The distribution of fitness effects (DFE) of new mutations plays a fundamental role in evolutionary genetics. However, the extent to which the DFE differs across species has yet to be systematically investigated. Furthermore, the biological mechanisms determining the DFE in natural populations remain unclear. Here, we show that theoretical models emphasizing different biological factors at determining the DFE, such as protein stability, back-mutations, species complexity, and mutational robustness make distinct predictions about how the DFE will differ between species. Analyzing amino acid-changing variants from natural populations in a comparative population genomic framework, we find that humans have a higher proportion of strongly deleterious mutations than Drosophila melanogaster. Furthermore, when comparing the DFE across yeast, Drosophila, mice, and humans, the average selection coefficient becomes more deleterious with increasing species complexity. Last, pleiotropic genes have a DFE that is less variable than that of nonpleiotropic genes. Comparing four categories of theoretical models, only Fisher's geometrical model (FGM) is consistent with our findings. FGM assumes that multiple phenotypes are under stabilizing selection, with the number of phenotypes defining the complexity of the organism. Our results suggest that long-term population size and cost of complexity drive the evolution of the DFE, with many implications for evolutionary and medical genomics.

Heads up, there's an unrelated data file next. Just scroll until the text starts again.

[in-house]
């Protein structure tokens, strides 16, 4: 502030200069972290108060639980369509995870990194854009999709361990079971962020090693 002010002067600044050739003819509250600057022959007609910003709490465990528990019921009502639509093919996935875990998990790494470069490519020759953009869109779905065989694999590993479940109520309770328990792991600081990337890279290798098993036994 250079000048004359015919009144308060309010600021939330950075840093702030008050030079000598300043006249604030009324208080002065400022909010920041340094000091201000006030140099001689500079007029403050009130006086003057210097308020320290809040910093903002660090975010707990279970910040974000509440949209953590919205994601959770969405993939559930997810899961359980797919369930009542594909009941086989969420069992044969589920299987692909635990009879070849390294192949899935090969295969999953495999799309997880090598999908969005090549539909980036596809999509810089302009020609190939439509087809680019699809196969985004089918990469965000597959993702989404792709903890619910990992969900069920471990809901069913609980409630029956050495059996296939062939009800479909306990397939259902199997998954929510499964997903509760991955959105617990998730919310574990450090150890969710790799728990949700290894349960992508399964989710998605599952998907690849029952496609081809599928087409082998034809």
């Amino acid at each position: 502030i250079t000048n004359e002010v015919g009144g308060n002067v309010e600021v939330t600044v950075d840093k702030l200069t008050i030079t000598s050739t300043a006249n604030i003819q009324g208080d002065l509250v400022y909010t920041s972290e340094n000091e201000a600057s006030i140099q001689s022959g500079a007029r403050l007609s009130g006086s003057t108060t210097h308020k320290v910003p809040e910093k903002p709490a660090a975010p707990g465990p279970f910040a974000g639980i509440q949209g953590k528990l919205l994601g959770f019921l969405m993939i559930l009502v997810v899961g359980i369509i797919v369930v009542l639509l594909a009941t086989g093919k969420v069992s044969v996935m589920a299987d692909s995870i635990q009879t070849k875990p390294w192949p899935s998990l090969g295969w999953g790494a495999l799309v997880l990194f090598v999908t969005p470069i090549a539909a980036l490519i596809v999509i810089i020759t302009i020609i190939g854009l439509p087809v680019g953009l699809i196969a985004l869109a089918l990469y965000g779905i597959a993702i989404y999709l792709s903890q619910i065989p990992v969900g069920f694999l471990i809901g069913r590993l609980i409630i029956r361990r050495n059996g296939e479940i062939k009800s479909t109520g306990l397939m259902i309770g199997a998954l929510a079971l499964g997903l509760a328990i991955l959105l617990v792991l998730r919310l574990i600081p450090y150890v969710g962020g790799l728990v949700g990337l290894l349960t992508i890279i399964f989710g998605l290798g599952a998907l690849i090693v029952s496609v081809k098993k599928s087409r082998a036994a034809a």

Keywords: Fisher’s geometrical model; Poisson random field; distribution of fitness effects; mutational robustness; protein stability.